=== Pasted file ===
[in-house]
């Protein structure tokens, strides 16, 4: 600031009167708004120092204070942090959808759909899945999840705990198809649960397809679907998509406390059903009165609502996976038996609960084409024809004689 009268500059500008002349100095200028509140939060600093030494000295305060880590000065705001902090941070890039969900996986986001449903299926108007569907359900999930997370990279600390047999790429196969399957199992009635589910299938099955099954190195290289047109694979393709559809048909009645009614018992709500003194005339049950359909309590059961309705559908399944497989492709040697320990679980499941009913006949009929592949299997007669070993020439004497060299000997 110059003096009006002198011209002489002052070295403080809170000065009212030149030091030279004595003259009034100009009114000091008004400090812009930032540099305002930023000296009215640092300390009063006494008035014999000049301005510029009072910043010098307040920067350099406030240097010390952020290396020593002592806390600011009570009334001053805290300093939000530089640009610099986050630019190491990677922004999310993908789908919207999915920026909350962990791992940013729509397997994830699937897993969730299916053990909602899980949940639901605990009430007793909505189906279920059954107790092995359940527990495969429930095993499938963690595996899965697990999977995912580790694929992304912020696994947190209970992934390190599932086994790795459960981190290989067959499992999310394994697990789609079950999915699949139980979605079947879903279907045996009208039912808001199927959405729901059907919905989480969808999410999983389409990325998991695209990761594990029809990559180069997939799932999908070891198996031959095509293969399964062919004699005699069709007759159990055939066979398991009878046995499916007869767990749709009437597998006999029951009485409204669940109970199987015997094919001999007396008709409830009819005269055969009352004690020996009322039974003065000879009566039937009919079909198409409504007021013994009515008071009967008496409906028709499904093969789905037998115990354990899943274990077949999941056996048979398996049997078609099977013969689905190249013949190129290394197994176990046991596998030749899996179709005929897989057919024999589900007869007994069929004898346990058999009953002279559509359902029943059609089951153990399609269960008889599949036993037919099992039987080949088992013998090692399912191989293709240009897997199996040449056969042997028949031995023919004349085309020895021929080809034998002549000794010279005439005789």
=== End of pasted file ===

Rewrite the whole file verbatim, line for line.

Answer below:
[in-house]
């Protein structure tokens, strides 16, 4: 600031009167708004120092204070942090959808759909899945999840705990198809649960397809679907998509406390059903009165609502996976038996609960084409024809004689 009268500059500008002349100095200028509140939060600093030494000295305060880590000065705001902090941070890039969900996986986001449903299926108007569907359900999930997370990279600390047999790429196969399957199992009635589910299938099955099954190195290289047109694979393709559809048909009645009614018992709500003194005339049950359909309590059961309705559908399944497989492709040697320990679980499941009913006949009929592949299997007669070993020439004497060299000997 110059003096009006002198011209002489002052070295403080809170000065009212030149030091030279004595003259009034100009009114000091008004400090812009930032540099305002930023000296009215640092300390009063006494008035014999000049301005510029009072910043010098307040920067350099406030240097010390952020290396020593002592806390600011009570009334001053805290300093939000530089640009610099986050630019190491990677922004999310993908789908919207999915920026909350962990791992940013729509397997994830699937897993969730299916053990909602899980949940639901605990009430007793909505189906279920059954107790092995359940527990495969429930095993499938963690595996899965697990999977995912580790694929992304912020696994947190209970992934390190599932086994790795459960981190290989067959499992999310394994697990789609079950999915699949139980979605079947879903279907045996009208039912808001199927959405729901059907919905989480969808999410999983389409990325998991695209990761594990029809990559180069997939799932999908070891198996031959095509293969399964062919004699005699069709007759159990055939066979398991009878046995499916007869767990749709009437597998006999029951009485409204669940109970199987015997094919001999007396008709409830009819005269055969009352004690020996009322039974003065000879009566039937009919079909198409409504007021013994009515008071009967008496409906028709499904093969789905037998115990354990899943274990077949999941056996048979398996049997078609099977013969689905190249013949190129290394197994176990046991596998030749899996179709005929897989057919024999589900007869007994069929004898346990058999009953002279559509359902029943059609089951153990399609269960008889599949036993037919099992039987080949088992013998090692399912191989293709240009897997199996040449056969042997028949031995023919004349085309020895021929080809034998002549000794010279005439005789």